No doubt you have seen the ad for Angie’s List. A good-looking male doctor is pictured with the caption, “He has been nothing but focused, dedicated and concerned about my health and well-being.” If searching for a contractor or hair dresser, this might be a good start. But searching this way for doctors? Absurd!
Finding doctors for injured workers through Angie’s List is a recipe for disaster. Subjective rating of medical treatment is not valid. Few patients understand enough about the science of medicine to venture a worthwhile opinion.
Yet, the methodology behind Angie’s List is a relatively common practice in the Workers’ Comp industry. Employers and payers sometimes survey their claimants in an effort to evaluate doctors. Unfortunately, most claimants report whether the doctor’s office has snacks, magazines they like, and the doctor was nice. The information is hardly a basis for utilizing the doctor and is about as helpful as that found in Angie’s List.
Measuring Provider Performance
Finding the right physicians for injured workers requires objective analysis of actual past performance, not patient opinions. Medical proficiency can be measured in terms of outcome, with the most positive outcomes evidenced by return to full work and reasonable medical costs. However, in Workers’ Compensation even more focus should be placed on the course of the claim from the non-medical standpoint.
Workers’ Comp industry research has clearly identified the attributes of good and bad medical performance. For instance, Dr. Ed Bernacki of Johns Hopkins lists characteristics of “cost intensive” physicians. The study1, using data from the Louisiana Workers’ Compensation Corporation, found that 3.8% of physicians accounted for 72% of the costs. In other words, a small number of physicians have a profound impact on Workers’ Compensation costs. Bernacki’s study identified the characteristics of these cost intensive physicians. They are elements that can be found in the data and used to monitor and score provider performance.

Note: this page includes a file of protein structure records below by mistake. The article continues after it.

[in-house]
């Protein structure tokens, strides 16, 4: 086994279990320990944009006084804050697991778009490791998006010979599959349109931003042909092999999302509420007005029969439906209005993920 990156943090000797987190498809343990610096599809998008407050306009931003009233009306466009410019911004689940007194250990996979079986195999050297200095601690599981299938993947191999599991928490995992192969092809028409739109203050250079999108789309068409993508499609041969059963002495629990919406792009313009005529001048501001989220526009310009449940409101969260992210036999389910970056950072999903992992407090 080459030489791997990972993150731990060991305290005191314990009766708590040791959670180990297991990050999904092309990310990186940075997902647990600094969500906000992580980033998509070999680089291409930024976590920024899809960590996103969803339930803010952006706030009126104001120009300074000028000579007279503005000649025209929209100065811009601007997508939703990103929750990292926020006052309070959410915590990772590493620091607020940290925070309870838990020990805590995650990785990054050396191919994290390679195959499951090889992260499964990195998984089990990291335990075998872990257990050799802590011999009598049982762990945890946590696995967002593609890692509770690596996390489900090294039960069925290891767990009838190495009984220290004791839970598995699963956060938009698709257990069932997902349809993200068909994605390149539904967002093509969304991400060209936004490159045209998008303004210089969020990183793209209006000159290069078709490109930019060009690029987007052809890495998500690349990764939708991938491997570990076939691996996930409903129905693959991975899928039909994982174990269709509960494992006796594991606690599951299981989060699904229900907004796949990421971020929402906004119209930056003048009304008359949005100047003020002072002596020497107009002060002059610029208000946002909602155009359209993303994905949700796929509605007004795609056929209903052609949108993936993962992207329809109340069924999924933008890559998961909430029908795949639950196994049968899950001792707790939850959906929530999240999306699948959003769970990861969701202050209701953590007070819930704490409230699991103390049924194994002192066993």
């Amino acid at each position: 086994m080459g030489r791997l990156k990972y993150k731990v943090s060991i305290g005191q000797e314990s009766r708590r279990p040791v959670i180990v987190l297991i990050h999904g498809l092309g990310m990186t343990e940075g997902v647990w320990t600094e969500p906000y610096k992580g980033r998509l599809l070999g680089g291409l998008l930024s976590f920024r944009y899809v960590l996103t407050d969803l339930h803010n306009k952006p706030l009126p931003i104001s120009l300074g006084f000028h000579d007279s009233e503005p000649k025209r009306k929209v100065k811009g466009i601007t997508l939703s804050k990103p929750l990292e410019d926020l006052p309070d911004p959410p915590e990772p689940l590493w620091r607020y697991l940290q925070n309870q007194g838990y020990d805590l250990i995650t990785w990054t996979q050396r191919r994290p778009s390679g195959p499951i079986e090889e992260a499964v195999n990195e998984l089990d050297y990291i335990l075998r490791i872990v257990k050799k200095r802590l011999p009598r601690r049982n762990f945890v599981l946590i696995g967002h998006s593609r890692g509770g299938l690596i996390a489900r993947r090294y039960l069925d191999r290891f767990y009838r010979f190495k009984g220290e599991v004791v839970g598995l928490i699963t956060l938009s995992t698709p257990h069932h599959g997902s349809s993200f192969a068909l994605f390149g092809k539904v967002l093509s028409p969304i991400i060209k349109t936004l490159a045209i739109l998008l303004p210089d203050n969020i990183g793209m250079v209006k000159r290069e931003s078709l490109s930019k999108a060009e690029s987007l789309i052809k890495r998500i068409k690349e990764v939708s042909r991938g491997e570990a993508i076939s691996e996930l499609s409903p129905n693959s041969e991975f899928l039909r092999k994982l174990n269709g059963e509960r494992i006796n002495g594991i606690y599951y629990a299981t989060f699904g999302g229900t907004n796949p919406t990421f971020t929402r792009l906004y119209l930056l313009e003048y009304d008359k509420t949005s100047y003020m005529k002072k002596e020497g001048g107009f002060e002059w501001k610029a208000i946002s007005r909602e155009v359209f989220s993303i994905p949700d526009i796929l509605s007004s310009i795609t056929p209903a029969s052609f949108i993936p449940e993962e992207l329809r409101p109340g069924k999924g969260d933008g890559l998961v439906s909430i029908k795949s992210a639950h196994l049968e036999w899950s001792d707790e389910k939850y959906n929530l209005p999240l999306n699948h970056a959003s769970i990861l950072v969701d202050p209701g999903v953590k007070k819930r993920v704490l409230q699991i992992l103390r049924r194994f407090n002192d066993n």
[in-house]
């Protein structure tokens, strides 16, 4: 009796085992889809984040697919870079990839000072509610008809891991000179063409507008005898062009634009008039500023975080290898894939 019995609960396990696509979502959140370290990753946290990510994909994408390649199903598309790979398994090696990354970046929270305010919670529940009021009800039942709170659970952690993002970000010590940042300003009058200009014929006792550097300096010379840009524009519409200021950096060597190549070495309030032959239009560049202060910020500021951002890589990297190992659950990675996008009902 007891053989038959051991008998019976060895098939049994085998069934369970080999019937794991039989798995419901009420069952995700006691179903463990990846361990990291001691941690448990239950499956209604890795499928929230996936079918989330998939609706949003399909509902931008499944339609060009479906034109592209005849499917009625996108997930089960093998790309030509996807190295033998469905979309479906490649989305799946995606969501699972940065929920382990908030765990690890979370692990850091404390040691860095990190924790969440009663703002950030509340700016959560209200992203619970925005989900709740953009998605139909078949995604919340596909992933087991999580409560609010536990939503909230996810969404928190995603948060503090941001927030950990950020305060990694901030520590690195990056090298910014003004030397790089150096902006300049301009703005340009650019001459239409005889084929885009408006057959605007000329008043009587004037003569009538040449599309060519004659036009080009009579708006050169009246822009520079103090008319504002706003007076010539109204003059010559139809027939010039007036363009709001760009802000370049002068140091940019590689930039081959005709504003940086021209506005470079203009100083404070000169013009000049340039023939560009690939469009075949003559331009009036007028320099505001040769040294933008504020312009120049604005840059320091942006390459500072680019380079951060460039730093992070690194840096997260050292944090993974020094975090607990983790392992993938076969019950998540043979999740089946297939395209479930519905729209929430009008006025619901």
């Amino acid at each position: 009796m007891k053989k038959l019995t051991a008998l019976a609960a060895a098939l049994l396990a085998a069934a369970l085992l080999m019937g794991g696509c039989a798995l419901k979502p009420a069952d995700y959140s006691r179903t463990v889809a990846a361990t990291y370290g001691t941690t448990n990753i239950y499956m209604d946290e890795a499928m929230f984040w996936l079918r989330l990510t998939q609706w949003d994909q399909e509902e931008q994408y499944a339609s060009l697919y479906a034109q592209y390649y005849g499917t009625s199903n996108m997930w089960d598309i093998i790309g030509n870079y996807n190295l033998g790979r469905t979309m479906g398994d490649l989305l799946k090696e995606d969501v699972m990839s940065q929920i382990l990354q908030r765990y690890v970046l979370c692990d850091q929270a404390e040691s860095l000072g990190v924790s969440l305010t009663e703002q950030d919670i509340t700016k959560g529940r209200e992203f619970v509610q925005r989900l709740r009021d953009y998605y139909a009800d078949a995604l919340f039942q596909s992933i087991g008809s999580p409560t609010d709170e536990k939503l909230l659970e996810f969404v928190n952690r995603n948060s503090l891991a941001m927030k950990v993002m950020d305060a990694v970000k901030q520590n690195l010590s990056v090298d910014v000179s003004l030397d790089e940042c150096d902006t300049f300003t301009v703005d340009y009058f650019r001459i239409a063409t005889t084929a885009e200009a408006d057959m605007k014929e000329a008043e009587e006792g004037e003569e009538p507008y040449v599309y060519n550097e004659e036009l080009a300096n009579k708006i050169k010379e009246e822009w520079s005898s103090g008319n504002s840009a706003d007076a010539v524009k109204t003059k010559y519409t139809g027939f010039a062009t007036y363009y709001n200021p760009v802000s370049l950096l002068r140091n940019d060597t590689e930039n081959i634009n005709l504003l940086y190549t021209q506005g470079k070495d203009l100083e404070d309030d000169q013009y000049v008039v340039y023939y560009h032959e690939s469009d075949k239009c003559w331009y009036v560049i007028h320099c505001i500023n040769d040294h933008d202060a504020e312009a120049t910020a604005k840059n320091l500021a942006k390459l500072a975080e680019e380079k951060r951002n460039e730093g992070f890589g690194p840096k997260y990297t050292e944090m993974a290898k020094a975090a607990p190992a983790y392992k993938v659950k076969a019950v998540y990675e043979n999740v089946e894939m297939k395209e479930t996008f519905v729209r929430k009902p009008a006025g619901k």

MedMetrics uses the results of industry research studies to design its algorithms that evaluate and score provider performance. The research identifies provider characteristics and claim events under the influence of providers that should be measured. Using those indicators, providers can be compared in their jurisdictions with others in the same specialty to identify the best-in-class.
Medicine Is A Cottage Industry
Medicine in the US is a cottage industry, with services delivered by individuals to individuals. Consequently, it is difficult for any one organization to gather enough individual provider data to create a critical mass for measurement. The problem is complicated by the fact that in Workers’ Comp states vary in fee schedules and other legal requirements so it is not valid to compare data across jurisdictions. Nevertheless, provider performance is more accurate and fairer when evaluated across many claims.
The industry needs an independent organization to collect and analyze the data across multiple organizations so that provider performance can be measured more accurately.
Master Provider Index
MedMetrics is offering Master Provider Index. Data is collected from multiple participating organizations, then validated, and integrated. Provider performance is measured across multiple entities’ claims in a state, thereby creating a richer data resource. The combined data is analyzed and provider performance is scored. Finally, a quick-search is offered online so that best-in-class providers can be found in specific geo-zip regions on demand, on-the-fly.
Not Angie’s List
Master Provider Index is not Angie’s List by any means. Provider performance analytics are based on intelligence gained through industry research and performed on data from multiple organizations by state. Based on Bernacki’s study, one can assume saving up to 72% of costs by avoiding cost intensive physicians!
1Bernacki, et.al. “Impact of Cost Intensive Physicians on Workers’ Compensation” JOEM. Vol. 52. No. 1. January, 2010.